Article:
Oscar Pistorius appeal hearing set for Dec. 9

Associated Press

Pretoria, South Africa — Prosecutors said Monday their application to appeal Oscar Pistorius’ manslaughter conviction and five-year prison sentence will be heard in a South African court on Dec. 9.

The prosecutors have said Pistorius should have been found guilty of murder for killing girlfriend Reeva Steenkamp. The appeal against Judge Thokozile Masipa’s initial verdict and sentence has “reasonable prospects” of success, they said.

Masipa found the double-amputee Olympic runner not guilty of murder for shooting Steenkamp through a toilet cubicle door in his home, ruling that Pistorius did not intend to kill when he fired four times.

Pistorius was instead convicted of culpable homicide, or manslaughter, by Masipa because she said he acted negligently. Pistorius testified he mistook Steenkamp for a nighttime intruder in his home when he killed her in the pre-dawn hours of Feb. 14, 2013.

His five-year sentence means he could be released after serving 10 months in jail to complete the sentence under house arrest at his uncle’s luxurious Pretoria home.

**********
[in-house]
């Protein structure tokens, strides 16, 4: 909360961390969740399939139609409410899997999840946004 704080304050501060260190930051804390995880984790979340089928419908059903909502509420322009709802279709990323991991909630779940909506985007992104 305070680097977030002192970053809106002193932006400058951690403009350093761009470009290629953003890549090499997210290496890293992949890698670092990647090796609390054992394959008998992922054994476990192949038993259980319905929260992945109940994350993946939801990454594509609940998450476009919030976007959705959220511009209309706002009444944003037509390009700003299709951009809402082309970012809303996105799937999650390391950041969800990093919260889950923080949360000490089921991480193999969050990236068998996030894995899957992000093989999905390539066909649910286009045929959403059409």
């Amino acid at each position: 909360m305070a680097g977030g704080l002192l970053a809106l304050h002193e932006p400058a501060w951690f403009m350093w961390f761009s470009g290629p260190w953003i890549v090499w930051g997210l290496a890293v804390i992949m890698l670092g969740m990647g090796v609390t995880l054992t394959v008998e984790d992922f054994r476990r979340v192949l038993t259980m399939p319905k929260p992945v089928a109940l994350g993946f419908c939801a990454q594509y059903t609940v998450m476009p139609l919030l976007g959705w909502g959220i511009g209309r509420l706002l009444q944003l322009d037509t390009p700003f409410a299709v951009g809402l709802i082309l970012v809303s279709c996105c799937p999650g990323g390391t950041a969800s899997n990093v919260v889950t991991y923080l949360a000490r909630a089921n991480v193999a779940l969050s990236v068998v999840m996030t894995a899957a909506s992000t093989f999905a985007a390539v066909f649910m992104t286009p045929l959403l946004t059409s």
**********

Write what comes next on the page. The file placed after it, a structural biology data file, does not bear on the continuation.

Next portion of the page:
South Africa’s National Prosecuting Authority also said it had been informed by Pistorius’ defense lawyers that they would oppose the appeal. If Pistorius is found guilty of murder on the appeal, he would face a minimum of 15 years in prison.

Prosecutors must first apply to Masipa for permission to ultimately appeal her decisions in the Supreme Court of Appeal. Their initial application will be heard next month by Masipa at North Gauteng High Court, the Pretoria courthouse where Pistorius’ seven-month murder trial was held.

The prosecution believes Masipa may have made an error by ruling Pistorius intended to shoot into the small toilet cubicle but did not intend to kill anyone. Prosecutors have cited a section of South African law called dolus eventualis, which says someone should be found guilty of murder if they foresaw the possibility of a person dying through their actions and went ahead — as they argued Pistorius did.

“The NPA reiterates that the decision to appeal was taken on the basis that it believes there exists reasonable prospects of a successful appeal based on a question of law,” the state prosecuting body said in its statement.

The NPA wants “clarity” from the Supreme Court of Appeal over the principle of dolus eventualis, it said.